High school senior: The biggest lesson Covid-19 has taught me (opinion)

A few days later, I got into my first choice college — and videoed my reaction as I opened my virtual acceptance letter.
And a few days after that, I heard New York Gov. Andrew Cuomo announce that all New York schools will remain closed for the rest of the academic year.
So, I guess I’ll be spending my last weeks of high school in bed with my laptop, and I won’t be shaking my principal’s hand as he presents me with the diploma that symbolizes 13 years of my life.
These past few months of staying home and social distancing have been unusual, but also eye-opening. The people I am used to seeing in person every day are suddenly on my screens instead. People of all ages have been feeling a sense of dislocation and dependence on technology during this time, but my generation is in a unique position.

Many people assume Gen Zers prefer everyday interactions mediated by screens — we have been using modern technology since before we could walk, so naturally we would not be as affected by social distancing. Whether it be Snapchat, Facetime or TikTok, my age group had been actively choosing to communicate digitally long before Covid-19 forced us to.
But even if we are digital natives, the assumption that we are comfortable living a fully digital life is wrong. We value in-person interactions more than many may think. And now that this privilege has been taken from us, it’s just plain obvious.
Studies have shown that social interaction is beneficial to our physical and mental health, and that relationships are particularly important in adolescence. Social isolation, by contrast, has a negative impact on brain development and behavioral patterns — and can weaken communities and even our democracy.

These are not surprising facts. However, before this pandemic, many people my age thought we could fulfill this need for human connection by communicating with others online.
Clearly, we were mistaken. Being quarantined has affected the way I am feeling, behaving and sleeping, and my friends have told me they feel the same — more anxious, lonely and unhappy. Facetime, Zoom, iMessage and other forms of digital communication do not have the same effect as being with our friends and loved ones in person, or in a classroom with our teachers and classmates.
Going to school is hardly something we thought we would miss, having just gone through some key years of pressure and stress. But remote learning takes away much of what makes high school enjoyable and special. Although I am able to stay in touch with my close friends through technology, I don’t get the spontaneous, unplanned interactions that occur in real life.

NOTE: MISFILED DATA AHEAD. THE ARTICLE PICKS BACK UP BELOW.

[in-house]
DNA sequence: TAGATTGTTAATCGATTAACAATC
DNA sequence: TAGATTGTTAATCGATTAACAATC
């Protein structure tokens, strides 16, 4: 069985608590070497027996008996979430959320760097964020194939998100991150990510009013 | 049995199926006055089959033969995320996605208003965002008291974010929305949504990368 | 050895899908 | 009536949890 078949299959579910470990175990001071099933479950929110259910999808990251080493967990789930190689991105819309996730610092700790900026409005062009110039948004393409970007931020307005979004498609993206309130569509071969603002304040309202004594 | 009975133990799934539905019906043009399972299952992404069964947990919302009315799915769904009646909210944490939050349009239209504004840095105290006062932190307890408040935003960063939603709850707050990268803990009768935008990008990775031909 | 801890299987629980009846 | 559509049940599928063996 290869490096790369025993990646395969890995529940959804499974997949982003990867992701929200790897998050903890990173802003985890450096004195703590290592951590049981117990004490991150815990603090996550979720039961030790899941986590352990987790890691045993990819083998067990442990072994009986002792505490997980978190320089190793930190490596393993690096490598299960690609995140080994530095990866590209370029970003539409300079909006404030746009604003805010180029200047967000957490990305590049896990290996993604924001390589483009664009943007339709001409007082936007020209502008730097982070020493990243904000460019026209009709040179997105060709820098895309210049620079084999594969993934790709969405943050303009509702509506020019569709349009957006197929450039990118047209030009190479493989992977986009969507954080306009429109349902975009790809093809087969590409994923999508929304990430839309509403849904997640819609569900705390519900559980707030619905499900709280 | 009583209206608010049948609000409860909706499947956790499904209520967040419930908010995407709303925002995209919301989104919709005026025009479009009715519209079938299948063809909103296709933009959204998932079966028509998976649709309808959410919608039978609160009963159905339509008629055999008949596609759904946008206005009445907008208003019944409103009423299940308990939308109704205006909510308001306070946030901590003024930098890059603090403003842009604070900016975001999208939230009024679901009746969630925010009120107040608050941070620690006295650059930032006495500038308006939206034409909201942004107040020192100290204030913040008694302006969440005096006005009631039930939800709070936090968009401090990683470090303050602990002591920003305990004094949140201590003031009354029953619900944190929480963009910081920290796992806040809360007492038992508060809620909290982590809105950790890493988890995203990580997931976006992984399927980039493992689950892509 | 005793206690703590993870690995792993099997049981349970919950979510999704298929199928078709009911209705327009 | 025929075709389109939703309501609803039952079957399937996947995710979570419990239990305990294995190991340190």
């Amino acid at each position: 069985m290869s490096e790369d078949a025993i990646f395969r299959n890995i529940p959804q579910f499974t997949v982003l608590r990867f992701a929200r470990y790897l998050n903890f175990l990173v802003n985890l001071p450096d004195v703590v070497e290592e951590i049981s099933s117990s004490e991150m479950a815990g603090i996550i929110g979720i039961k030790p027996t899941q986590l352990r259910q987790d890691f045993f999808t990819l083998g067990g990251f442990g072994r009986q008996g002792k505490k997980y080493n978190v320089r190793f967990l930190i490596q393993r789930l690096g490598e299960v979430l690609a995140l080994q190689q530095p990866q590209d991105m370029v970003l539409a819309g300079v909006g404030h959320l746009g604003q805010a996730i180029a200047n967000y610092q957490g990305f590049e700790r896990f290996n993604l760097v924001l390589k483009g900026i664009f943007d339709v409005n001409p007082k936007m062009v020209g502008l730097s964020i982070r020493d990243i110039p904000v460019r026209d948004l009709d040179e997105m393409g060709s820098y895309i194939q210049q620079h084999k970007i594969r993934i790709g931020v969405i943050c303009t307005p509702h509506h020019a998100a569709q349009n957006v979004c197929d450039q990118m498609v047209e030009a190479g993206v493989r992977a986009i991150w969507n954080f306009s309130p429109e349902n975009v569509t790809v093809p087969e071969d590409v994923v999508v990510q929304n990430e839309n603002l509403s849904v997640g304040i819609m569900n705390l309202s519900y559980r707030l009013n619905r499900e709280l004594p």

In fact, one of the paradoxes of remote learning is how limiting it can be. In some ways, it makes it harder for me to get out of my comfort zone. There are people I might never have occasion to reach out to remotely, but still appreciate seeing on a daily basis — my favorite middle school teacher; a girl in my math class who helps me when I’m struggling; the friendly security guard who always gives me a high five.

It is this sense of serendipity that I miss, and which I now recognize is key to making kids my age feel noticed, supported and happy. School is about more than just learning in the classroom, and it seems impossible to get this feeling of community and sense of belonging online. Close your laptop and you’re alone again. This experience has made many of us realize how much we need school, not just an education.
As teenagers, we are going through pivotal life changes and learning how to form healthy relationships. We are figuring out who we are and who we want to surround ourselves with. Many high school seniors like me are going to college in the fall — we hope — and want to forge new friendships there to shape the next four years of our lives.
Many of us planned on meeting our new college peers at accepted students events, but those aren’t happening. Unfortunately, this means we’ll be more reliant on social media to make friends before we arrive at campus. Getting to know someone will consist of looking at their Facebook profile or having a quick text exchange — not exactly deep engagement or even all that spontaneous.
Not only might this make it harder for us to find our place, it may make us increasingly dependent on, and even consumed with, how we appear online. This is something we should steer away from, as over-reliance on social media has been shown to take a toll on a person’s happiness.
If what we take away from this experience is that in-person interaction is less necessary now that we are more comfortable with remote communication, we are learning the wrong lesson.
Although many of us can have school on video chat, and can have meetings over the phone and can binge-watch an entire Netflix series instead of talking to our friends, we shouldn’t.
We must not only return to our previous way of living, but place an even greater emphasis on community, real life engagement and the now rare pleasure of human interaction off a screen.